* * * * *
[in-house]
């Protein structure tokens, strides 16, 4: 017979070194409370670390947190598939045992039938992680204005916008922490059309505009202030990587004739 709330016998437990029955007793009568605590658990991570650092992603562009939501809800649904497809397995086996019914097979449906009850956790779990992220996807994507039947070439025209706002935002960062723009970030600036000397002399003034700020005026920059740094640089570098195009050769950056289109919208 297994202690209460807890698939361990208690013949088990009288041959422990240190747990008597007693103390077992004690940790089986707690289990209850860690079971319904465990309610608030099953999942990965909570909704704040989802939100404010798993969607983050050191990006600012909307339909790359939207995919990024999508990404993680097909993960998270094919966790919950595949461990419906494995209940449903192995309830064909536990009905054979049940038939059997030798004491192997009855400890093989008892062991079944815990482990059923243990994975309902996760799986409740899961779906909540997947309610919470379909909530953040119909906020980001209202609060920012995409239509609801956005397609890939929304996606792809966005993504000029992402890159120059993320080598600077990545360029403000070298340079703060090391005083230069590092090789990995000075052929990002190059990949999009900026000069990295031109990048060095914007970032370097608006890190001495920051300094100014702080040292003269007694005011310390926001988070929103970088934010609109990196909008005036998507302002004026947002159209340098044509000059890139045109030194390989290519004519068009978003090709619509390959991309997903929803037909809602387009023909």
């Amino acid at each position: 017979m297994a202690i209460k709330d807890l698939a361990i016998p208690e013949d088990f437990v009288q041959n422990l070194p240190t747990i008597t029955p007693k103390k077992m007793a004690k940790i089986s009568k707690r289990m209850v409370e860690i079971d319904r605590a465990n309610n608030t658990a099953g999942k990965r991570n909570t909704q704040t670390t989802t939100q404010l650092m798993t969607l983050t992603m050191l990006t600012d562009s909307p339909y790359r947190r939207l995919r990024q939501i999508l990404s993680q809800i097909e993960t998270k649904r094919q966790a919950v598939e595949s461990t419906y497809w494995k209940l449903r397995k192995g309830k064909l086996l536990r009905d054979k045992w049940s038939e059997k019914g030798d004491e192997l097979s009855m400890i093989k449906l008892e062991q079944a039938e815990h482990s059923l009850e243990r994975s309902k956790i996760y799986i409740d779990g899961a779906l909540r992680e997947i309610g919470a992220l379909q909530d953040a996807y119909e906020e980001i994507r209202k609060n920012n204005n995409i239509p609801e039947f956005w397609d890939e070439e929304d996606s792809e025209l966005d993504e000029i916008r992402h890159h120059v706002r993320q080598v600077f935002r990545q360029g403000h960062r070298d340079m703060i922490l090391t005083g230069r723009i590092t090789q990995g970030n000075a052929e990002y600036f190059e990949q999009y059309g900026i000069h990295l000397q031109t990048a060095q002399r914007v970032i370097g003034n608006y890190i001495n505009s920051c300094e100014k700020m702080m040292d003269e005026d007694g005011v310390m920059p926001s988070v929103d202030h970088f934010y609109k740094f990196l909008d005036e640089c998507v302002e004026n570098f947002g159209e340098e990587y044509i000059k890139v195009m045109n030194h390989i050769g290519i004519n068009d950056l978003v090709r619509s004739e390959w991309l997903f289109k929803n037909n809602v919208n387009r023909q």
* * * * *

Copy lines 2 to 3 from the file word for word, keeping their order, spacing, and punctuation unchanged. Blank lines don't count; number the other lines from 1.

């Protein structure tokens, strides 16, 4: 017979070194409370670390947190598939045992039938992680204005916008922490059309505009202030990587004739 709330016998437990029955007793009568605590658990991570650092992603562009939501809800649904497809397995086996019914097979449906009850956790779990992220996807994507039947070439025209706002935002960062723009970030600036000397002399003034700020005026920059740094640089570098195009050769950056289109919208 297994202690209460807890698939361990208690013949088990009288041959422990240190747990008597007693103390077992004690940790089986707690289990209850860690079971319904465990309610608030099953999942990965909570909704704040989802939100404010798993969607983050050191990006600012909307339909790359939207995919990024999508990404993680097909993960998270094919966790919950595949461990419906494995209940449903192995309830064909536990009905054979049940038939059997030798004491192997009855400890093989008892062991079944815990482990059923243990994975309902996760799986409740899961779906909540997947309610919470379909909530953040119909906020980001209202609060920012995409239509609801956005397609890939929304996606792809966005993504000029992402890159120059993320080598600077990545360029403000070298340079703060090391005083230069590092090789990995000075052929990002190059990949999009900026000069990295031109990048060095914007970032370097608006890190001495920051300094100014702080040292003269007694005011310390926001988070929103970088934010609109990196909008005036998507302002004026947002159209340098044509000059890139045109030194390989290519004519068009978003090709619509390959991309997903929803037909809602387009023909």
């Amino acid at each position: 017979m297994a202690i209460k709330d807890l698939a361990i016998p208690e013949d088990f437990v009288q041959n422990l070194p240190t747990i008597t029955p007693k103390k077992m007793a004690k940790i089986s009568k707690r289990m209850v409370e860690i079971d319904r605590a465990n309610n608030t658990a099953g999942k990965r991570n909570t909704q704040t670390t989802t939100q404010l650092m798993t969607l983050t992603m050191l990006t600012d562009s909307p339909y790359r947190r939207l995919r990024q939501i999508l990404s993680q809800i097909e993960t998270k649904r094919q966790a919950v598939e595949s461990t419906y497809w494995k209940l449903r397995k192995g309830k064909l086996l536990r009905d054979k045992w049940s038939e059997k019914g030798d004491e192997l097979s009855m400890i093989k449906l008892e062991q079944a039938e815990h482990s059923l009850e243990r994975s309902k956790i996760y799986i409740d779990g899961a779906l909540r992680e997947i309610g919470a992220l379909q909530d953040a996807y119909e906020e980001i994507r209202k609060n920012n204005n995409i239509p609801e039947f956005w397609d890939e070439e929304d996606s792809e025209l966005d993504e000029i916008r992402h890159h120059v706002r993320q080598v600077f935002r990545q360029g403000h960062r070298d340079m703060i922490l090391t005083g230069r723009i590092t090789q990995g970030n000075a052929e990002y600036f190059e990949q999009y059309g900026i000069h990295l000397q031109t990048a060095q002399r914007v970032i370097g003034n608006y890190i001495n505009s920051c300094e100014k700020m702080m040292d003269e005026d007694g005011v310390m920059p926001s988070v929103d202030h970088f934010y609109k740094f990196l909008d005036e640089c998507v302002e004026n570098f947002g159209e340098e990587y044509i000059k890139v195009m045109n030194h390989i050769g290519i004519n068009d950056l978003v090709r619509s004739e390959w991309l997903f289109k929803n037909n809602v919208n387009r023909q």